He choose to live in poverty and deprivation, as a sign of piety, while his family prospered on the historical land holdings received as an inheritance.

    Lands which stayed in his family, after his death.

    We'd have to deed my riding area along the Verde River to private interests, can't be having that now, can we.

    ;-)

    ReplyDelete
  64. It is their Constitutional mandate, anon.

    They are answerable to the public.

    The Federal Reserve System is not answerable to the people or the government, by design.

    It is time to redesign the Federal Reserve, to return the Congress to the Constitutionally mandated responsibilities it has avoided for 100 years.

    Replace them if they fail, as that is the Constitutionally designed check and balance you are searching for.

    ReplyDelete
  65. Then, as tax revenues increase, with the expanding economy, dedicate a large portion of those increases to interest payments, rather than the continued creation of new coinage.

    That would be the check on to much expansion of the money supply.

    In ten years, the Federal notes would be paid off, the Federal budget, in balance.

    If that was what the electorate wanted.

    ReplyDelete
  66. .

    It is their Constitutional mandate, anon.

    They are answerable to the public...



    Replace them if they fail, as that is the Constitutionally designed check and balance you are searching for.




    :)

    :)

    :)



    .

    ReplyDelete
  67. He choose to live in poverty and deprivation, as a sign of piety, while his family prospered on the historical land holdings received as an inheritance.

    Ah shit, how can you talk to an idiot like this.

    He left home, with some other guys, ages about 16, to escape poverty, in Sweden, and the old rules of primogeniture.

    He came through Ellis and worked his ass in Illinois, then came out here. Worked his ass all his life, two wives, and eight kids, finally made it more or less big on hay after World War One, and Washington Water Power stock (the micro soft of them days) then he bought the big house in town for sixty five hundred and in the middle of World War Two, he died.

    When he voted he always voted Republican cause he asked a favor of the commissioners of the day who were Republicans, about a road or something, they said, we will do it Claus if you come in and register as a Republican.

    So, not giving a big fuck about politics at all, he did just that, and got his road.

    And voted Republican till he died

    :):)

    true story of olden days

    risky

    ReplyDelete
  68. Are you serious? Do you think the government will fix this? Think again:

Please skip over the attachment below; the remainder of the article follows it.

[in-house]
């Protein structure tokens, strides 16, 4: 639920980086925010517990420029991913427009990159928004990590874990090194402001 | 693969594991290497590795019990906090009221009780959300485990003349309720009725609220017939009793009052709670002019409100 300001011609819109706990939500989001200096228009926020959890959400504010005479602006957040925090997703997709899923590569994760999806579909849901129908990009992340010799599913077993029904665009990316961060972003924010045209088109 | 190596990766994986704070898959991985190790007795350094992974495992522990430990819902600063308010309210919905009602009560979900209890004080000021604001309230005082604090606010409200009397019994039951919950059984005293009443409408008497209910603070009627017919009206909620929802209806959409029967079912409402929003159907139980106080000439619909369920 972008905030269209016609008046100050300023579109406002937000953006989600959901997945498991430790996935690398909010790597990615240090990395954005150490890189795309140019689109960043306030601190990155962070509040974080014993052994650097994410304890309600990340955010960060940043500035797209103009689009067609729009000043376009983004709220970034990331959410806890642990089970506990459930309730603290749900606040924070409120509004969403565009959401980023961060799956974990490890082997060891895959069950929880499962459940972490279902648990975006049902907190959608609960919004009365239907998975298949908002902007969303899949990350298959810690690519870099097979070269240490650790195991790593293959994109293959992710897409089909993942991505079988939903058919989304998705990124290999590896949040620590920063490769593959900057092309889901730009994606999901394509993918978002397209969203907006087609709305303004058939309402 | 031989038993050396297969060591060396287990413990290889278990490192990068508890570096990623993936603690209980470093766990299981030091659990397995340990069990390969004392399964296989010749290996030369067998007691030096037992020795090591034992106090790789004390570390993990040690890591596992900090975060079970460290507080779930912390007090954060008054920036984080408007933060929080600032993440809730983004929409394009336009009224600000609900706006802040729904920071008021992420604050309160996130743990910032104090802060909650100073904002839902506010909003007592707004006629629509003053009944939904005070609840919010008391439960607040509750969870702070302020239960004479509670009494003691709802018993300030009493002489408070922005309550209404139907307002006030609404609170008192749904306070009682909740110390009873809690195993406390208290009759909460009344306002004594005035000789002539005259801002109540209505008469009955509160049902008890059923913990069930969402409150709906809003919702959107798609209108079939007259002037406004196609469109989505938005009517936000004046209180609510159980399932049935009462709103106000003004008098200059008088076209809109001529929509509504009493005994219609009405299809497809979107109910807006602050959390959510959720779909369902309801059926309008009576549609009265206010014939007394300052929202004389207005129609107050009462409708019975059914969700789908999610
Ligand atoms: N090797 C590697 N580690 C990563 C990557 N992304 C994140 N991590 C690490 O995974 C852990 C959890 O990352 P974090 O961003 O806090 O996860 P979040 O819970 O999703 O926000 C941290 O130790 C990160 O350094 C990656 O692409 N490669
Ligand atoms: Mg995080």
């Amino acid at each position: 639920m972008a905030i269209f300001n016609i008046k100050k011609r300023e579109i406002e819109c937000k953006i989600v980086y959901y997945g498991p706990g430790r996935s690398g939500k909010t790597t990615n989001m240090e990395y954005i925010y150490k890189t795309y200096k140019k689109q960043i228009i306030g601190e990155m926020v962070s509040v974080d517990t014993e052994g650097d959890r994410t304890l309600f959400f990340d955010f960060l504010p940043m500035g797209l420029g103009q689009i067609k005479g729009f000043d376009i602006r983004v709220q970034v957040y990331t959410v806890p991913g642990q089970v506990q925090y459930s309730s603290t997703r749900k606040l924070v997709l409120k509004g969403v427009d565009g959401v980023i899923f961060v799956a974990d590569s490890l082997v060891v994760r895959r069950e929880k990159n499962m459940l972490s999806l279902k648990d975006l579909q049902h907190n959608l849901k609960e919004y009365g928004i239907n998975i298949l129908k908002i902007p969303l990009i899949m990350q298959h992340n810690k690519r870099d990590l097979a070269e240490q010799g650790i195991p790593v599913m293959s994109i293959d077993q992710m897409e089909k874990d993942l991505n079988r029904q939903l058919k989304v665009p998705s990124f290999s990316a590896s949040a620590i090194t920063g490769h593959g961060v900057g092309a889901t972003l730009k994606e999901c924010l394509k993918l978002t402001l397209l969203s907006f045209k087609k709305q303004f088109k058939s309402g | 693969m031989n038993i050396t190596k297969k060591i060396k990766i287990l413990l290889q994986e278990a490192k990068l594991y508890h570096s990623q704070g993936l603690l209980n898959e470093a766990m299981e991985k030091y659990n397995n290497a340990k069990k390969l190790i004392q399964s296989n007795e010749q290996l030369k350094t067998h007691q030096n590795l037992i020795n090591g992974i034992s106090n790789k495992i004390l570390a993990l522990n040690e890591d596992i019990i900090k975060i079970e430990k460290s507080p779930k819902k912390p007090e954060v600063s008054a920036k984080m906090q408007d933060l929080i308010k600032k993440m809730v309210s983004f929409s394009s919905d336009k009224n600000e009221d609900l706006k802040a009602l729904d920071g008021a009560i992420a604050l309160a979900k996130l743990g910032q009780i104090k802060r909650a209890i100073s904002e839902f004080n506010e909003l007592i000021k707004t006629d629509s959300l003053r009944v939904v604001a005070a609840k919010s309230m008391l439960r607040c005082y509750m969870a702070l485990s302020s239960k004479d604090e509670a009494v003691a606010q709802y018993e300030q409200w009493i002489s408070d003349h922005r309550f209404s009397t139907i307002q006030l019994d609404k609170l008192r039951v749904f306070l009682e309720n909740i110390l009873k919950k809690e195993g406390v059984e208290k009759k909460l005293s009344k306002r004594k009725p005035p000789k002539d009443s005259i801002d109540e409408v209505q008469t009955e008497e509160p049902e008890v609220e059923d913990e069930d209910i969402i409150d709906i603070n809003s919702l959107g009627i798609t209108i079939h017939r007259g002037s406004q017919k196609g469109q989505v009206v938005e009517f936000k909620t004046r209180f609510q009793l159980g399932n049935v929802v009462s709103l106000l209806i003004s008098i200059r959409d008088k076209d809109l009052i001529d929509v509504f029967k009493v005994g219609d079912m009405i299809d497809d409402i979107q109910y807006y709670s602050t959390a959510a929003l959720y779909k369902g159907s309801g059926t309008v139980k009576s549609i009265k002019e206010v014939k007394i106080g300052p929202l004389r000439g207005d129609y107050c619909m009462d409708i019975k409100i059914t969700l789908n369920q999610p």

In November 1929, a month after the stock market crash, unemployment was 5 percent. It hit 9 percent in December but then began a generally downward trend, subsiding to 6.3 percent in June 1930.

    That was when the Smoot-Hawley tariffs were passed, against the advice of economists. Five months after the tariffs were passed, the unemployment rate hit double digits for the first time in the 1930s. This was more than a year after the stock market crash. Moreover, the unemployment rate rose to even higher levels under both Presidents Hoover and Roosevelt, both of whom intervened in the economy on an unprecedented scale.

    For nearly three consecutive years, beginning in February 1932, unemployment never fell below 20 percent for any month before January 1935, when it fell to 19.3 percent.

    Sure the government will fix it!!!!!

    ReplyDelete
  69. Rat, the FED prints money now, or the print money under the 'constitutional mandate' you speak of the result is the same - they print money. What is different in you scheme of things for the printing of the money that will increase its velocity? In other words, how would this FED of yours get money into the economy that is different then how they are currently injecting it?

    ReplyDelete
  70. It is time to redesign the Federal Reserve, to return the Congress to the Constitutionally mandated responsibilities it has avoided for 100 years.

    C O N G R E S S M A N D A T E D
    R E S P O N S I B I L I T Y

    : (

    ReplyDelete
  71. Back when America was still worth a shit and the average man could still get ahead.

    risky

    ReplyDelete
  72. I want a Trillion Dollar Platinum Coin myself!

    whinnywhinnywhinnynickernickernicker

    risky alibi

    ReplyDelete
  73. still trying to get head on this board are ya boobie? Melody is NOT interested!

    ReplyDelete
  74. No, anon, the Fed prints the money, and the government borrows it.

    That is what QE1 & 2 were about.
    The Federal Reserve buying the debt.
    So the people can pay the Federal Reserve for what is rightfully the people's.

    Why should the government pay interest on the money it mints?

    ReplyDelete
  75. Yeah, boobie, back in the Federal Land Grant days, right?

    ReplyDelete
  76. I am sure she is not.

    But thank you for following so closely the ins and outs of my emotional life!

    Which I'd forgotten about, myself.

    She is a nice person.

    And the Lord God has taken my heaviness away.


    risky

    ReplyDelete
  77. This comment has been removed by the author.